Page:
One day this update will be a compendium of good news on the coronavirus outbreak, full of facts and details of a rapidly improving scene across Europe.
Sadly Wednesday is not that day.
For a fifth day in a row more than 800 people have died in Spain, and the infection rate – while improving slightly – remains very high.
And the painful path upwards on the graph that Italy and Spain have both followed is still being tracked almost exactly by both France and the UK.
Spain has announced its highest death toll yet with 864 dying in the last 24 hours, and 7,719 being infected for the first time.
The only thing about five days in a row above 800 deaths is that on none of those days has it gone over 900 – in other words it looks like a plateau and the next substantial change might – just might – be downwards.
The lines on the graph that plot the progress of the virus show Spain doing consistently worse than Italy at a similar stage.
Italy has seen deaths fall but new cases rise slightly since yesterday.
Once again, all the signs of a plateau with no substantial movements over several days. But when it comes to the spread of a virus this is a classic sign of the “curve being flattened”.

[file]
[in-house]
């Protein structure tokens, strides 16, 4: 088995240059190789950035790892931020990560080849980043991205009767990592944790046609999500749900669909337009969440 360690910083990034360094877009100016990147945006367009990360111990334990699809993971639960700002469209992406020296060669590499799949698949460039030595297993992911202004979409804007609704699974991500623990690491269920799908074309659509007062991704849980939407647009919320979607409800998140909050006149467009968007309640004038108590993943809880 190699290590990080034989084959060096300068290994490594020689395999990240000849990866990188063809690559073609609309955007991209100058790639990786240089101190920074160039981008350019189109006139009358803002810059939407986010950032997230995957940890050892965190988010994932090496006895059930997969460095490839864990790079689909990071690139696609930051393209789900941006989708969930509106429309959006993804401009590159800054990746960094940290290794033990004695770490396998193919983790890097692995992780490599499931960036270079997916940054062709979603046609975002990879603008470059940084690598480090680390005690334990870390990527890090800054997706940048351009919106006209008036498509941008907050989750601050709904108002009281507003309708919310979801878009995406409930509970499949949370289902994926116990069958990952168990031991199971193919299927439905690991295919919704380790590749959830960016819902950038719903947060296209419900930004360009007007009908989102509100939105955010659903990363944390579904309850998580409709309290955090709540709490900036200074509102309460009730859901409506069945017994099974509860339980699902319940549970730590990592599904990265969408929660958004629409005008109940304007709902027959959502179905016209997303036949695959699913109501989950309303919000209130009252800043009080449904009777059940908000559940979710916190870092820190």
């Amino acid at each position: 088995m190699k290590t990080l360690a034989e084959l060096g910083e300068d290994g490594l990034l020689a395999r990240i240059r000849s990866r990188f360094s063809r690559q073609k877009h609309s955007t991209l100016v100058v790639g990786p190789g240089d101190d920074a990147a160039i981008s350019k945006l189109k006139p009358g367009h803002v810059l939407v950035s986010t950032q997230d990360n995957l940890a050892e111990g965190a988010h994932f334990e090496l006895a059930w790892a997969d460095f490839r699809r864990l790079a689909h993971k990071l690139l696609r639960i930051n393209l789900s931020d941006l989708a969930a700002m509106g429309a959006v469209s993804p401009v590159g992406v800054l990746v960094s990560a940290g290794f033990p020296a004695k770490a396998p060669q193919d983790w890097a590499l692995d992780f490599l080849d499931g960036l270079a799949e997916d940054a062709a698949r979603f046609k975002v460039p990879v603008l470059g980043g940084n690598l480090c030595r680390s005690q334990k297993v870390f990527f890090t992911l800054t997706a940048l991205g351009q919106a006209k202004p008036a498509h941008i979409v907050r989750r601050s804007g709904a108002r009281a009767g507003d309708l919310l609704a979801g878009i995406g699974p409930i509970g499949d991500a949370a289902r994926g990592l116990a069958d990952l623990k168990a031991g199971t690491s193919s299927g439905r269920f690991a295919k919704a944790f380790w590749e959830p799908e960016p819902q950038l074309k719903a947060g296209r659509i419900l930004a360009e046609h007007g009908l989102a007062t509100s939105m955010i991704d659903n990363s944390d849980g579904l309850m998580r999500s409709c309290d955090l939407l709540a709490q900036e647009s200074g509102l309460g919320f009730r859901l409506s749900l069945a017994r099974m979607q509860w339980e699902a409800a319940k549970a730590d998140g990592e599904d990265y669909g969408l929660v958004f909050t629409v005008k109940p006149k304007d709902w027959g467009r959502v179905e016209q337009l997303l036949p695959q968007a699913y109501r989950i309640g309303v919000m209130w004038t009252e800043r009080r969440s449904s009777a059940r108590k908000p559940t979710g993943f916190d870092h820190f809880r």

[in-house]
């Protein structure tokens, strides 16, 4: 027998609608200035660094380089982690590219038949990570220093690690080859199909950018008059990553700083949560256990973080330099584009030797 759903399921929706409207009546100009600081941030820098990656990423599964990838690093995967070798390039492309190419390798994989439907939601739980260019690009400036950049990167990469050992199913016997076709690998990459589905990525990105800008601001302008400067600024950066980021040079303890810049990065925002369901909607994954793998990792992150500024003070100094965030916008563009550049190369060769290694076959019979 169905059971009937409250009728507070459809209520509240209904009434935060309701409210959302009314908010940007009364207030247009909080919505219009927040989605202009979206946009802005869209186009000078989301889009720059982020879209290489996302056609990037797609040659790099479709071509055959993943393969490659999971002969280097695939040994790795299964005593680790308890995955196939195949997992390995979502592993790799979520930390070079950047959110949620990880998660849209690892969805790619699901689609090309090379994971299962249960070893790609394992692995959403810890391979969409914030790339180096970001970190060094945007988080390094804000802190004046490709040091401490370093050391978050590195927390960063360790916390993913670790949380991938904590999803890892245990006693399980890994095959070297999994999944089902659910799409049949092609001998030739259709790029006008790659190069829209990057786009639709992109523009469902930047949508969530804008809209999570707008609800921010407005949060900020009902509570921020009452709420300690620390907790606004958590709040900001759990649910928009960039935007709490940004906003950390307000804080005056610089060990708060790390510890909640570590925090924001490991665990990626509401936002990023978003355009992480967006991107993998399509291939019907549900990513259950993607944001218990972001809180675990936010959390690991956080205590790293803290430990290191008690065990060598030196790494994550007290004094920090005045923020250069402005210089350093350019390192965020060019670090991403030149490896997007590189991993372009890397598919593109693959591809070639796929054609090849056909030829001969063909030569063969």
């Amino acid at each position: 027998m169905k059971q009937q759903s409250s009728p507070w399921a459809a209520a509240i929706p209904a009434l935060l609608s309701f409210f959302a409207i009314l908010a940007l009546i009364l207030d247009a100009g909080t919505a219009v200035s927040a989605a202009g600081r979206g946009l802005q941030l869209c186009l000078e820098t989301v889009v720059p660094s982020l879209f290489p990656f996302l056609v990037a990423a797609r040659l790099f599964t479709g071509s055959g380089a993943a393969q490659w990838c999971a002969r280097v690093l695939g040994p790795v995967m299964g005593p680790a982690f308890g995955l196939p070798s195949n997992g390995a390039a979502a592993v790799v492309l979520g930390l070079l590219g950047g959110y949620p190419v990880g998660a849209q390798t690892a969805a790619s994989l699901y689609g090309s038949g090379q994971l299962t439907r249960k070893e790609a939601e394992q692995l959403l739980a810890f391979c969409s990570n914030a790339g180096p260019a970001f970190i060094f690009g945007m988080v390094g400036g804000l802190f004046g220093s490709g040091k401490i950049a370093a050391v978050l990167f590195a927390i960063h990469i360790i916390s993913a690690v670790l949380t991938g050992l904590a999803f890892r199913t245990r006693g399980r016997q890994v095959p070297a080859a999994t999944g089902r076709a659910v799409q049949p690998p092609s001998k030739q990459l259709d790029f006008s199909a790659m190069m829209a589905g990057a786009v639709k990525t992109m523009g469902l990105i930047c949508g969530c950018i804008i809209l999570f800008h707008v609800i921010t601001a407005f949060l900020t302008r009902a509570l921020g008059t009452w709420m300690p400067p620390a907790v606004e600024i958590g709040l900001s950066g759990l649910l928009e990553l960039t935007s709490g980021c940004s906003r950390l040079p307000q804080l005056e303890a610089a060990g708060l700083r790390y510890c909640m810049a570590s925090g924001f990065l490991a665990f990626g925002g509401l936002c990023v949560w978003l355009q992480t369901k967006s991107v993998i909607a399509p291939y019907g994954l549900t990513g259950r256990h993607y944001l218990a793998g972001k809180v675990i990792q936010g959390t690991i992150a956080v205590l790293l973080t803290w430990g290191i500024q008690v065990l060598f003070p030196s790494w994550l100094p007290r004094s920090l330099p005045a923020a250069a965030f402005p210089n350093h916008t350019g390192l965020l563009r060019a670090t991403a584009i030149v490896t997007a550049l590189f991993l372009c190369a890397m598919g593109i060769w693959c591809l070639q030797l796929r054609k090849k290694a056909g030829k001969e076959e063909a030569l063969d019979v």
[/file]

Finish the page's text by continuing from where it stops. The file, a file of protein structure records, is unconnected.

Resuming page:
Italy has accepted officially now that its lockdown must continue until April 13 at the earliest.
Germany too is bowing to the inevitable and saying that its severe restrictions on gatherings and movement are now being extended until April 19th.
Meanwhile Sweden has taken the most liberal (if that is the right term) view of restricting its citizens of any European country, but even they have now had to accept their ski resorts must close.
These were surely the last resorts in Europe still open.
The prospect of thousands of people flocking there over Easter seems to have been too much.
EU battles over who is going to pay for the coronavirus recovery effort have become less heated and more productive.
There are now two proposals on the table:
Commission President Ursula von der Leyen wants to see a pan-European unemployment reinsurance scheme established worth up to €100bn.
Member states would back the scheme allowing the money to be borrowed. It would aim at keeping people in their jobs or providing income support if that failed.
The Netherlands – who are the strongest opponent of so-called Corona Bonds – is pushing instead for a €10-20bn EU Coronavirus Fund.
Money would be sent, unconditionally, to southern Europe in the form of “solidarity transfers”. It is less money than France had wanted, but is none the less a serious proposal.
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